Working in the clubs in Sydney was fantastic some Friday nights you could be on 2 shows and on Sundays you could be on 3 shows it was frantic. The death of El Grecco killed the scene for quite some time. We lost alot of clubs straight away.

What's some of the best advice, best people, and challenges overcome?

Most of the older guys were great and would offer lot's of advice and Roy told me always listen to the advice thank them and respect them and then do what you want with the advice. There were 2 guys in particular who hated any new talent coming in and they were George Barnes and Bret Small, they would give us young guys a real hard time they would beat the shit of us week in week out, we just kept taking it and were getting better all the time. Tough guy Vic Murray was also a great help with good advice.

Tell us about training wrestlers and how you also helped out a few in other aspect of their lives?

I started training guys myself at Doveys and l had some great young come through l taught them the old way - tough and hard l was always 100% honest with them and taught them respect. Alot of these young guys had family issues and became part of my family l was always there for them quite often they would crash at my place for the weekend and eventually l had to rent a 4 bedroom house in Sans Souci and 3 of them moved in. l tried my best to help guide them through life and l am still in touch with most of these guys, l have been to their weddings, become an uncle to their children. l am very proud of that.

When and why did you decide to come out as a gay man in wrestling?

As in coming out as Gay l never really came out it's just who l am. l always told the young guys before l trained them so they knew and no one had an issue with it. There was only one other openly gay wrestler the late John English on the wrestling scene. I'm sure there were more but not out. It was never an issue for me.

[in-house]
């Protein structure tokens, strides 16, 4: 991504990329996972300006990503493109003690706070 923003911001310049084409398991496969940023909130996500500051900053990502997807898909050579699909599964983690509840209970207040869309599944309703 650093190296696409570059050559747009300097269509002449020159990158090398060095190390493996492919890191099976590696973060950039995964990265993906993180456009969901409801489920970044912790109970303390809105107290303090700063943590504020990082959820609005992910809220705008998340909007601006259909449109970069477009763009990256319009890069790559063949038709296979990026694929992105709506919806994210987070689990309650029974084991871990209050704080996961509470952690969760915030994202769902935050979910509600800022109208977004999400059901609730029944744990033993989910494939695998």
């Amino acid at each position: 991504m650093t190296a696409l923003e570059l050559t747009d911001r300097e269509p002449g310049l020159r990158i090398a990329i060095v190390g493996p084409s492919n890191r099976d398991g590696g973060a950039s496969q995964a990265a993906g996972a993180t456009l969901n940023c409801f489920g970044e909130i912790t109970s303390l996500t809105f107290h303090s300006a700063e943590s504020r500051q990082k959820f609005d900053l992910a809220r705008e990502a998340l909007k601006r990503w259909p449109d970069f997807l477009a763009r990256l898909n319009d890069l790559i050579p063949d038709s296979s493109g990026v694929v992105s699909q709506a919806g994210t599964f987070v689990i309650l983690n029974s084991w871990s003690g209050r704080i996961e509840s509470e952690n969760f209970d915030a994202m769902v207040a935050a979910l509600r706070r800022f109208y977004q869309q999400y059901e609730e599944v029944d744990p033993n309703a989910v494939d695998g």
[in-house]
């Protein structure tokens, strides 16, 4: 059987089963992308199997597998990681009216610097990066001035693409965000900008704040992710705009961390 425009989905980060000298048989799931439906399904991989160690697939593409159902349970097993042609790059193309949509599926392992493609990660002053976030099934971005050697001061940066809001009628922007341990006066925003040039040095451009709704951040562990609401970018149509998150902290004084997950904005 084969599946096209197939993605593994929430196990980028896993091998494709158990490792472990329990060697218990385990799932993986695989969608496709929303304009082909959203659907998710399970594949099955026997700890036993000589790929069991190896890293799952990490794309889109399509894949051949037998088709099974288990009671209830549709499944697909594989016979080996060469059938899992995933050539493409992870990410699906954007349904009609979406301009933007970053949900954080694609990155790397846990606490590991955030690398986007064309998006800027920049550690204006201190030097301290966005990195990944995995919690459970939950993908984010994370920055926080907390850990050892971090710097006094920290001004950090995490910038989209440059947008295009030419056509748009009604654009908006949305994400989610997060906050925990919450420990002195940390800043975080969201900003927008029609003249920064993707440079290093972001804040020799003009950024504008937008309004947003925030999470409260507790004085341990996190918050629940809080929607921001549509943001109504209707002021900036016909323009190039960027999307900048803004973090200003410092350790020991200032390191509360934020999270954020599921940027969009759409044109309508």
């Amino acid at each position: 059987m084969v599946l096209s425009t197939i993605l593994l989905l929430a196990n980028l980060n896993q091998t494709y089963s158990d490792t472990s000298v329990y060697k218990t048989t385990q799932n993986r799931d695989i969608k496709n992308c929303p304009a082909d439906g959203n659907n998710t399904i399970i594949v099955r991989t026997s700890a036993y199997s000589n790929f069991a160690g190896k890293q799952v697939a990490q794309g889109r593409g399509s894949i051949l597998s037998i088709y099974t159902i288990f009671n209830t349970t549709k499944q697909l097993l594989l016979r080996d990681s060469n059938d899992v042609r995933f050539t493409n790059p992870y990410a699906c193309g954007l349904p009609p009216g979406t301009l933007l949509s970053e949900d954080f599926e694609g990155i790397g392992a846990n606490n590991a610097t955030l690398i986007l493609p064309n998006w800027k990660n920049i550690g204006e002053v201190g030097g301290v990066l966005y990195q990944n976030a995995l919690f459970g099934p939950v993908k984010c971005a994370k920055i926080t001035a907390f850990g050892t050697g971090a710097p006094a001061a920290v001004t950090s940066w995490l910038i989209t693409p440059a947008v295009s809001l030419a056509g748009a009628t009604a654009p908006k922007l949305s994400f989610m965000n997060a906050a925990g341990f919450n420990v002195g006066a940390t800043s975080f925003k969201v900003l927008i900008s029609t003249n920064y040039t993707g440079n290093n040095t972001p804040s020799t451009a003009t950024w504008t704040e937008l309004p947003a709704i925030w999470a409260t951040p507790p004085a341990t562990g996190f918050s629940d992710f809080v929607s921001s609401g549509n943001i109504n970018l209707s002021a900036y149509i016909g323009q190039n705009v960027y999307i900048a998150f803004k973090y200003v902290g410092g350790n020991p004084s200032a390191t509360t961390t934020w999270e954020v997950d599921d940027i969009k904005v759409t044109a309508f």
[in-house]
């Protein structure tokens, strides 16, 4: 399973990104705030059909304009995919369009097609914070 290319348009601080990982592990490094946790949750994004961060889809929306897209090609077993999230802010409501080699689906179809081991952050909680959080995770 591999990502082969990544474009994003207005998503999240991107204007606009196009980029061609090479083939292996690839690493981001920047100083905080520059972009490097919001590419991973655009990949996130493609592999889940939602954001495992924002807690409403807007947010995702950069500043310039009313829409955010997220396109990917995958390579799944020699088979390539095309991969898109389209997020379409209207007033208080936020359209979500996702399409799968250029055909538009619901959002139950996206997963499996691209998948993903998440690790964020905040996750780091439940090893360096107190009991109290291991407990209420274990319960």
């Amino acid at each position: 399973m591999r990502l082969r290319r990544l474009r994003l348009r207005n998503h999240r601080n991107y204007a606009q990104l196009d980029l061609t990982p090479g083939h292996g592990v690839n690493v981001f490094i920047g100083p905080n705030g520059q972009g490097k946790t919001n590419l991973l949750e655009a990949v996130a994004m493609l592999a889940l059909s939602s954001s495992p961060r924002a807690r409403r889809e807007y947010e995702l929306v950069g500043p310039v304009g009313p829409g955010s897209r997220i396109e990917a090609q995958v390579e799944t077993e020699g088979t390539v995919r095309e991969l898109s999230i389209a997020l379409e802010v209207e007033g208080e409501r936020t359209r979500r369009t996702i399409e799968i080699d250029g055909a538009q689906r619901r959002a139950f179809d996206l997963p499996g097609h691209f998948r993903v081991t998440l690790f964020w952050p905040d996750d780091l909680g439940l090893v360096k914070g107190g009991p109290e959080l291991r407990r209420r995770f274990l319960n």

Tell us about some of the injures you have sustained and overcoming challenges?

My injury list will fill your story. Both knees, I've had 12 operations on my knees finally have had them both replaced. Had my right shoulder reconstructed twice and my right shoulder done once. Had my right ankle fixed up and a steel plate in my big toe on the right foot, l can't bend it anymore. (Having the same issue with my left ankle at the moment). Had many fractured and cracked ribs over the years had my lung punctured once from a cracked rib. The most serious issue which could affect me as I'm getting older is that l have had concussion at least 12 times. My memory is shot, when I'm on a roll l can remember things but the next day it's gone. I'm hopeless with names but good with faces.

What's the biggest and smallest crowds you have performed in front of?

The smallest crowd l worked to about 12 people. It was in Brisbane in 1988 it was an outdoor show on the coldest night in Brisbane for over 20 years. There was however about 80-100 in the clubhouse watching but a fair way from the ring. The biggest crowd would be around 6,000 people at Festival Hall in Melbourne which was awesome, we also had about 4,000 in Adelaide for the same tour.

What's the highlights of your career?

Sorry , it's hard to pinpoint one. Working against Ken Medlin at Festival Hall in Melbourne with Jack Little as compare, wow that was amazing, as a kid going to the shows Ken Medlin and Johnny Gray were my favorites and to wrestle Ken was as l said awesome. Also wrestling Danny Boy Collins in England was fantastic. He was easily the best worker there at that time and we had an amazing match. Working with Wayne Lofty Pickford as a tag team was incredible, you could never meet a nicer man than Wayne. Also teaming with my younger brother Alan who worked as Red Hot Ricky Diamond was very emotional. I was so proud of him. I also wrestled him a few times most fittingly my final match.

Also very proud that l became friends with people like Jack Little, Roy Heffernan, Steve Rackman, Mario Milano, John Schneider, Ken Medlin and so many more. Also very proud of all the young men that l trained , Skyhawk, Kiss, Thunderbolt, Mike Starr, David Hart, Ace Fenton, Red Flair and again quite a few more.